HomeEditorial CommentPolice must be swift and impartial

Police must be swift and impartial

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WHEN violence flared in Chitungwiza following the gruesome murder of political activist Moreblessing Ali last week, our police were quick to swoop on the opposition Citizens Coalition for Change (CCC) party blaming it for the violence.

That the ruling Zanu PF party was also involved in the violence, if not the instigators of the violence in the first place by trying to control Ali’s funeral wake, did not seem to be consequential to the police.

It was so inconsequential that the police were so eager to lay the blame on the opposition CCC that they even arrested the lawyer representing the grieving family.

Ali’s family lawyer Job Sikhala and fellow Member of Parliament Godfrey Sithole were brought to court in such movie-style drama as is they hard committed a heinous crime worse than that committed by Ali’s killer Pius aka Jamba Mukandi, who appeared for his remand hearing like any other common criminal.

And on the sidelines of the intriguing events surrounding Ali’s murder, opposition CCC vice-president Tendai Biti’s campaign sojourn to Muzarabani in Mashonaland Central province was disrupted by people believed to be linked to the ruling party.

Although the Muzarabani violence might appear small and inconsequential, we would have thought that since the police are so eager, as demonstrated in the Chitungwiza case, to nip violence in the bud, they would have swiftly pounced on the alleged perpetrators of the Muzarabani attack.

But no, the police seem not to be interested at all to even entertain the issue, which raises a lot of questions: Is this not compromising the police’s reputation?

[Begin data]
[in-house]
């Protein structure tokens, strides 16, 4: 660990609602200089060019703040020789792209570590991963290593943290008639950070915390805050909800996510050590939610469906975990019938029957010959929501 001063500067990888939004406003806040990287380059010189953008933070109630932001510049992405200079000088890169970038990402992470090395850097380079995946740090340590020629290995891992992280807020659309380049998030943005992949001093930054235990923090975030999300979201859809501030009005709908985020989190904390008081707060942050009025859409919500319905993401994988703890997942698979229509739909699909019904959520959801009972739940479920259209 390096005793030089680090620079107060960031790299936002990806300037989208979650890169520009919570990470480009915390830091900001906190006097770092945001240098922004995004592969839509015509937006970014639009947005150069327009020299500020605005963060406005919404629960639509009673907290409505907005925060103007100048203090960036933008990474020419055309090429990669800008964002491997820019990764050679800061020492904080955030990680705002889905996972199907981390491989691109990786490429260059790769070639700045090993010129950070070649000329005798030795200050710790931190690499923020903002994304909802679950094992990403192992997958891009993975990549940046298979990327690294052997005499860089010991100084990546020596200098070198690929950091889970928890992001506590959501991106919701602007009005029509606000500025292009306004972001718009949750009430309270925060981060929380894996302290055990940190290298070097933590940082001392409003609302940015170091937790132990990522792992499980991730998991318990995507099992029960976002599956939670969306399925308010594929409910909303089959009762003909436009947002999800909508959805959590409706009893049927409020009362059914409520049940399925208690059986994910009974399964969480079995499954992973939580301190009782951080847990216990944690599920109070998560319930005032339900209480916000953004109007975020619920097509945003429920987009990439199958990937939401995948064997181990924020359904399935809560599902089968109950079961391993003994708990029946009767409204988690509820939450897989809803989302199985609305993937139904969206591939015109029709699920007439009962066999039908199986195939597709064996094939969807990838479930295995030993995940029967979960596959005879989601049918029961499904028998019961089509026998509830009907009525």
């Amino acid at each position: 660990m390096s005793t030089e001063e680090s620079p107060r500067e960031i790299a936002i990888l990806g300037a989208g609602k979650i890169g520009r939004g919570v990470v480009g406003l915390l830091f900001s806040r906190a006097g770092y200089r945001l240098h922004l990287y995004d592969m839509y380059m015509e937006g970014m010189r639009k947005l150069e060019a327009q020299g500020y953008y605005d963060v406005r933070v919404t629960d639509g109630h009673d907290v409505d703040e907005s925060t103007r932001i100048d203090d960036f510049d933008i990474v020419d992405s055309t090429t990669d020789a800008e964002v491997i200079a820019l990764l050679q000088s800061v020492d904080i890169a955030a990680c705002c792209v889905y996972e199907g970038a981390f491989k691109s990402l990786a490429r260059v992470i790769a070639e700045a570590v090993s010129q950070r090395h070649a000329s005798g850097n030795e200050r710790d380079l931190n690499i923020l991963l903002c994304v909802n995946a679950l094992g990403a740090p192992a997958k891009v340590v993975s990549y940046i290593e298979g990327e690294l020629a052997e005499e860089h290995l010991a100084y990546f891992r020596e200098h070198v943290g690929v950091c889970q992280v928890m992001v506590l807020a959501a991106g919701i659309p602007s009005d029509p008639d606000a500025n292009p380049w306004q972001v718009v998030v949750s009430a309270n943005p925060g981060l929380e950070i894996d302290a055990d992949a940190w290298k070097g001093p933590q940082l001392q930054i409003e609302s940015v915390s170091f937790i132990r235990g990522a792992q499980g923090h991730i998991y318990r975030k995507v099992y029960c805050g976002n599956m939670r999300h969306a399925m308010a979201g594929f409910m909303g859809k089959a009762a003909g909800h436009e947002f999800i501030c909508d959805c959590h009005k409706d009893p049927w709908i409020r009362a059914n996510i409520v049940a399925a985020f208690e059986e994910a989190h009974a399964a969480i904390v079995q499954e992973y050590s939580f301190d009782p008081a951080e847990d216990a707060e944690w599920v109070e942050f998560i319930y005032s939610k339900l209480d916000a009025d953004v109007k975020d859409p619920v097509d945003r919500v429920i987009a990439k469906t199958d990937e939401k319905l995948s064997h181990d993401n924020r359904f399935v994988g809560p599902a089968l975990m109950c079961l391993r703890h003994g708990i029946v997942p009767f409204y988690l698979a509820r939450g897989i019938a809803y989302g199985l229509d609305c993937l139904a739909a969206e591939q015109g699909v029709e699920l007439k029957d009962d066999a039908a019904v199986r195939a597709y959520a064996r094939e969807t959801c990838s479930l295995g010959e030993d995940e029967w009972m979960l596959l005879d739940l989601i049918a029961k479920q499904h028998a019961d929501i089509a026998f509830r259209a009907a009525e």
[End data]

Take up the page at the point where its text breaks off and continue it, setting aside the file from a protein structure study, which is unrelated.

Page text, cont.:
Should the police not treat any form of violence as a serious matter to maintain peace in the country?

Biti and his CCC party have fingered the ruling Zanu PF party supporters in the Muzarabani attack, but the police appear disinterested in following up the matter despite the victims of the attack providing a lead to possible suspects.

Because in the wake of Ali’s disappearance on May 24, despite the police being told that she had been abducted by a suspected Zanu PF member, the police chose to dismiss the witnesses’ claims it is hoped that they will not exhibit the same attitude in the Muzarabani incident.

If they so choose to dismiss the case as spruced up, then we are afraid this may end up compromising the police image and reputation because a pattern is now emerging that Zanu PF is an ifallable party incapable of engaging in violence, hence the police seem to ever be coming to its defence at every turn.

We also hear that CCC had its victory celebration rally in Chegutu blocked, yet Zanu PF has held such meetings without any disruptions.

A partisan police force is the last thing Zimbabwe wants, especially as the country heads for general elections next year. All citizens and political parties should be treated the same in terms of law enforcement.

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